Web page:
It was pointed out that the development did not address the entire slide area and that by working on only part of it, it might exacerbate other areas of the slide.


The streets in Castellammare have been neglected for decades because the City says it doesn’t have money for repairs.

Once again, Khau was questioned about why the City doesn’t have the money to remediate the slide.

He said, “The city’s priorities are the homeless.”

One person on Zoom chat wrote, “This is a stunning comment. . .guess the taxpayers and the home owners have to take the back seat  . . .yet, again.”

The City would indeed save money because the developer would bear the cost of constructing new streets (to replace those that slid away in 1950s), and repairing those that have developed large cracks over the years, installing curbing, hydrants, and sewage and electrical to that area, on what is now vacant land.

Crest Real Estate’s Russo, an expeditor, said, “We would be repairing things that have been substandard or neglected for decades.”

Russo and Demos said that the proposed four homes on 12 lots would be a “net benefit to the community,” and benefits would include a new sidewalk on Tramonto, drainage control, remediating part of the landslide and repairing and replacing the Revello roadway.

Residents felt that the impacts of construction, drilling and dirt hauling might trigger far worse consequences on the landslide and impact homes on the side of the slide, that would negate any benefits.

The Revello project received a Mitigate Negative Declaration (MND) from City planning in July 2021. The project was approved by the Westside Planning Commissioners (3-0) on November 15, 2023. It was supposed to go before the PLUM committee on May 21. Park’s office has asked the City to push that meeting back and it is now scheduled for July 31.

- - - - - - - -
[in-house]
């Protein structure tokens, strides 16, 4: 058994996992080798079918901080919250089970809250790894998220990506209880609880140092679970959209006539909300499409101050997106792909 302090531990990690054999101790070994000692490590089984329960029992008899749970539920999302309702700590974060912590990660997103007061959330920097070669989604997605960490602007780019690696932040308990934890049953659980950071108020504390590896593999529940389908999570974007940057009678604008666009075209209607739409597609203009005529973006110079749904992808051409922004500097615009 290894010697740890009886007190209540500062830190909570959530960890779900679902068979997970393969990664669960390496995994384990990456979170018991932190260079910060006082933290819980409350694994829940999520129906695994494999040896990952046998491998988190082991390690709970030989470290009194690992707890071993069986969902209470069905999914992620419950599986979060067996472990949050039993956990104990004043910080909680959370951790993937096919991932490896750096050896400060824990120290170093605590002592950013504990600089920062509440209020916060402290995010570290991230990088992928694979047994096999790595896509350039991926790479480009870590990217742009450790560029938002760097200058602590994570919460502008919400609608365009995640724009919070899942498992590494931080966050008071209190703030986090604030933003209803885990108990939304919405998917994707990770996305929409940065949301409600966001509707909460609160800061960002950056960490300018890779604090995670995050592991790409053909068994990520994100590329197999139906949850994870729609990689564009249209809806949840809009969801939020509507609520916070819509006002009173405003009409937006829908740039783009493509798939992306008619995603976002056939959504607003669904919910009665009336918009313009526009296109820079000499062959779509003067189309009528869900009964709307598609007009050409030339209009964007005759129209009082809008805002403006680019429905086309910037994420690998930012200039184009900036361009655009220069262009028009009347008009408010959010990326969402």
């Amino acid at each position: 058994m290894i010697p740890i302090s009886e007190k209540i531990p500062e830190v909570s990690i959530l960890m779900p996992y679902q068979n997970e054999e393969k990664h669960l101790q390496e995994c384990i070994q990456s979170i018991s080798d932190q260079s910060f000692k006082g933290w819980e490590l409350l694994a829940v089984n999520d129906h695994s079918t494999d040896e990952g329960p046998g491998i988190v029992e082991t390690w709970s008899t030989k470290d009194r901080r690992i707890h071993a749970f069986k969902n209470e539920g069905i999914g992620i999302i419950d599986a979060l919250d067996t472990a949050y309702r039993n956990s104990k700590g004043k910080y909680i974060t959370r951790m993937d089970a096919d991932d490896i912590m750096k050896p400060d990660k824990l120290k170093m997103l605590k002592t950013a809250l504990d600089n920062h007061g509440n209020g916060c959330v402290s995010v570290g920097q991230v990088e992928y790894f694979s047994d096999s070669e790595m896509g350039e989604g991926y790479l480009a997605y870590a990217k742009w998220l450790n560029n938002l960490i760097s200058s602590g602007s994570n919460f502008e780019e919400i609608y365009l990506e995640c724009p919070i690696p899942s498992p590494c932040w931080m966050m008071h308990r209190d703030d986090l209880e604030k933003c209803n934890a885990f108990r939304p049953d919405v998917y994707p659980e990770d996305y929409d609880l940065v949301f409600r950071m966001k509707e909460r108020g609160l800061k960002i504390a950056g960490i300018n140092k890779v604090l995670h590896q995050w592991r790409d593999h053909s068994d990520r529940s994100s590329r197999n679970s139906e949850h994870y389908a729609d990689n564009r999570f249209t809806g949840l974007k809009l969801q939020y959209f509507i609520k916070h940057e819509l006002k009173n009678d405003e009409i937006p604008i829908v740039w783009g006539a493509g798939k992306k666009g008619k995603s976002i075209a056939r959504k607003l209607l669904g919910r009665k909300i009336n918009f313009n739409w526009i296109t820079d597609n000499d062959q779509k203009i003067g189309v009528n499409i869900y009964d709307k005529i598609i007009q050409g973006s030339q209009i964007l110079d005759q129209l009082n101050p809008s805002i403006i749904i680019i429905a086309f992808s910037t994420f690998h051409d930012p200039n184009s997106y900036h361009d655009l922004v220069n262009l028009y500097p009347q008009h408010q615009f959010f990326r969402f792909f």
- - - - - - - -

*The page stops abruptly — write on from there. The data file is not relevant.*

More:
A MND is a statement that a project will not have a significant negative impact on the environment. Castellammare residents disagree and are asking for an EIR.


An Environmental Impact Report is required if there is substantial evidence that a project may have a significant effect on the environment as set up in CEQA, the California Environmental Quality Act.

Members of the Castellammare Homeowners Association gave a presentation that explained why an Environmental Impact Report (EIR) needed to be done by an independent party for this project click here.

After that presentation Russo disputed the need for an EIR, saying that the group of experts that had been assembled for this project had answered all the objections raised by residents.

Residents pointed out that the MND had been based on research by Stoney-Miller, who had relied on the URS report. In that report that deals with slope failure, it notes that “While drainage would likely be sufficient to slow down, even arrest, future movement of the slide mass, relying on it for re-connecting the City streets, let alone creating buildable lots for residential development, is not an option.”

The residents based a request on EIR after hiring specialists to examine the area and included: Steve Rogers Acoustics (noise & vibration impact), E.D. Michael (geology), MAT Engineering (transportation and traffic) Kazarians Engineering Services, Inc. (bulkhead) and Strumwasser & Woocher (wildfire risks).

Additionally, many of the Castellammare residents are engineers and experts in the field of geotechnical, structural and civil engineering and had studied the earlier remediation studies, including Moran (1958) and URS with Caltrans (2010).